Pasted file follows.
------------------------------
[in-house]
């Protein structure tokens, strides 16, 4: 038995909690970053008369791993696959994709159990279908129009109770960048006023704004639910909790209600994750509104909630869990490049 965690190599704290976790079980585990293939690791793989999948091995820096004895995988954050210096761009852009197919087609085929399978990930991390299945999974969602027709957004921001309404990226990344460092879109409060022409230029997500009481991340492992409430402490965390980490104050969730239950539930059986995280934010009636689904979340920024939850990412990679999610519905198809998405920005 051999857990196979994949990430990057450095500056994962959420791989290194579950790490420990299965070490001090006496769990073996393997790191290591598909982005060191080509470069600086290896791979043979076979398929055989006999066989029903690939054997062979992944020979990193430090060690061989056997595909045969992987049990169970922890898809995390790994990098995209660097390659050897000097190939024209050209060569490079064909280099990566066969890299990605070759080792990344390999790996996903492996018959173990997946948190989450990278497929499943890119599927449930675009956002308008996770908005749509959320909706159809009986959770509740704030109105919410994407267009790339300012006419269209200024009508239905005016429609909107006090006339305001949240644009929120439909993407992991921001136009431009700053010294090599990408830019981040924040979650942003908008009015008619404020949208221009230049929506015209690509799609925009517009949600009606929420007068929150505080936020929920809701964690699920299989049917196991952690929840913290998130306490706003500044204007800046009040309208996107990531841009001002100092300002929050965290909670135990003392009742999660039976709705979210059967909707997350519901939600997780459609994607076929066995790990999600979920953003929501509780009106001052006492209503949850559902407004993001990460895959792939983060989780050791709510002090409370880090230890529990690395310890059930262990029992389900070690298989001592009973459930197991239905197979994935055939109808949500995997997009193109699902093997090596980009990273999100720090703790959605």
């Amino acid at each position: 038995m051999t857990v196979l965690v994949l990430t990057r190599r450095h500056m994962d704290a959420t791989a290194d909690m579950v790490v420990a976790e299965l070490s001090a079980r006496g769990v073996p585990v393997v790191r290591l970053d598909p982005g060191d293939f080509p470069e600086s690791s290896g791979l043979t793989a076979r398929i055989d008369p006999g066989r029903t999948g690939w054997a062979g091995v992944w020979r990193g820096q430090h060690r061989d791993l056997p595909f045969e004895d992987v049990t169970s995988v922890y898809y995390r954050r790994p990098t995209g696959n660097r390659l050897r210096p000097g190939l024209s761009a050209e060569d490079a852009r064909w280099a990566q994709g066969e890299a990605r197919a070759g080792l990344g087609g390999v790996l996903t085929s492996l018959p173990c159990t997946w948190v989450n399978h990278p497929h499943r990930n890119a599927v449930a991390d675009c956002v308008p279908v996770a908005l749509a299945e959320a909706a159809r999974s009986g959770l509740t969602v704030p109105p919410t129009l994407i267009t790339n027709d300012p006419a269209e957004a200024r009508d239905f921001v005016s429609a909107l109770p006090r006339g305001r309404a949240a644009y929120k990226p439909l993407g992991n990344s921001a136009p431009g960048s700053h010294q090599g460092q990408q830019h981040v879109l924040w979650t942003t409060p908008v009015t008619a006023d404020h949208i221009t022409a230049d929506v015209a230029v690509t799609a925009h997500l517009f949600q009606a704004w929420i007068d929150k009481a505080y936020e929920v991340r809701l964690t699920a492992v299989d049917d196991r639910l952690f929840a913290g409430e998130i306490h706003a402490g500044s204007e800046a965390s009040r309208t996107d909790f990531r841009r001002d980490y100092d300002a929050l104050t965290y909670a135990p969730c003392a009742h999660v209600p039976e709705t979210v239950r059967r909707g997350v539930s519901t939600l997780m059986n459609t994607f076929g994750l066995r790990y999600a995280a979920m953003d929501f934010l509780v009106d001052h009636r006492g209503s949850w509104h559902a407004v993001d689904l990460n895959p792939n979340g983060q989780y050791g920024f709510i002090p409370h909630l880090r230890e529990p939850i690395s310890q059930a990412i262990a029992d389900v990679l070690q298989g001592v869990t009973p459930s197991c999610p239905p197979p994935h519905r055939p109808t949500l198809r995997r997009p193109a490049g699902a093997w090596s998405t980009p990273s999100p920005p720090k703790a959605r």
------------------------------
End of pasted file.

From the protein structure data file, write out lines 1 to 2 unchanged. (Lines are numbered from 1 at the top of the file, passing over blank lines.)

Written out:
[in-house]
């Protein structure tokens, strides 16, 4: 038995909690970053008369791993696959994709159990279908129009109770960048006023704004639910909790209600994750509104909630869990490049 965690190599704290976790079980585990293939690791793989999948091995820096004895995988954050210096761009852009197919087609085929399978990930991390299945999974969602027709957004921001309404990226990344460092879109409060022409230029997500009481991340492992409430402490965390980490104050969730239950539930059986995280934010009636689904979340920024939850990412990679999610519905198809998405920005 051999857990196979994949990430990057450095500056994962959420791989290194579950790490420990299965070490001090006496769990073996393997790191290591598909982005060191080509470069600086290896791979043979076979398929055989006999066989029903690939054997062979992944020979990193430090060690061989056997595909045969992987049990169970922890898809995390790994990098995209660097390659050897000097190939024209050209060569490079064909280099990566066969890299990605070759080792990344390999790996996903492996018959173990997946948190989450990278497929499943890119599927449930675009956002308008996770908005749509959320909706159809009986959770509740704030109105919410994407267009790339300012006419269209200024009508239905005016429609909107006090006339305001949240644009929120439909993407992991921001136009431009700053010294090599990408830019981040924040979650942003908008009015008619404020949208221009230049929506015209690509799609925009517009949600009606929420007068929150505080936020929920809701964690699920299989049917196991952690929840913290998130306490706003500044204007800046009040309208996107990531841009001002100092300002929050965290909670135990003392009742999660039976709705979210059967909707997350519901939600997780459609994607076929066995790990999600979920953003929501509780009106001052006492209503949850559902407004993001990460895959792939983060989780050791709510002090409370880090230890529990690395310890059930262990029992389900070690298989001592009973459930197991239905197979994935055939109808949500995997997009193109699902093997090596980009990273999100720090703790959605």